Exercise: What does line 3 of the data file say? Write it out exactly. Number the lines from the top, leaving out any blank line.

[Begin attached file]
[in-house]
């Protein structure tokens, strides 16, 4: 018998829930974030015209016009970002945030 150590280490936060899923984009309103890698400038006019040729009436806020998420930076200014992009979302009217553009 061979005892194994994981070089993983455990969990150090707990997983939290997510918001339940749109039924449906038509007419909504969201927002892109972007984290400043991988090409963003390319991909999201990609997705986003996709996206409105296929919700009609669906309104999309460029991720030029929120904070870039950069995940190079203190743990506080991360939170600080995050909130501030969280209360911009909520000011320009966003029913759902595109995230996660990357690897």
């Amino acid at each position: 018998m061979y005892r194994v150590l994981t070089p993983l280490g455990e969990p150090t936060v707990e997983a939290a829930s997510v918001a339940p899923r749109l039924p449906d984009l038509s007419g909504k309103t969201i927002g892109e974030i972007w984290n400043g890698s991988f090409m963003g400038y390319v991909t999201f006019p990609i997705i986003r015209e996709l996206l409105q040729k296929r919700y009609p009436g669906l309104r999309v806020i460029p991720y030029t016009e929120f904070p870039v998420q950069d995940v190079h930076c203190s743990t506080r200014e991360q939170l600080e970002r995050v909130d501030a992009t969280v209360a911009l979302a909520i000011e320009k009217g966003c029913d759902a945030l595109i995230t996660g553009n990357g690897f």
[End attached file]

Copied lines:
């Amino acid at each position: 018998m061979y005892r194994v150590l994981t070089p993983l280490g455990e969990p150090t936060v707990e997983a939290a829930s997510v918001a339940p899923r749109l039924p449906d984009l038509s007419g909504k309103t969201i927002g892109e974030i972007w984290n400043g890698s991988f090409m963003g400038y390319v991909t999201f006019p990609i997705i986003r015209e996709l996206l409105q040729k296929r919700y009609p009436g669906l309104r999309v806020i460029p991720y030029t016009e929120f904070p870039v998420q950069d995940v190079h930076c203190s743990t506080r200014e991360q939170l600080e970002r995050v909130d501030a992009t969280v209360a911009l979302a909520i000011e320009k009217g966003c029913d759902a945030l595109i995230t996660g553009n990357g690897f």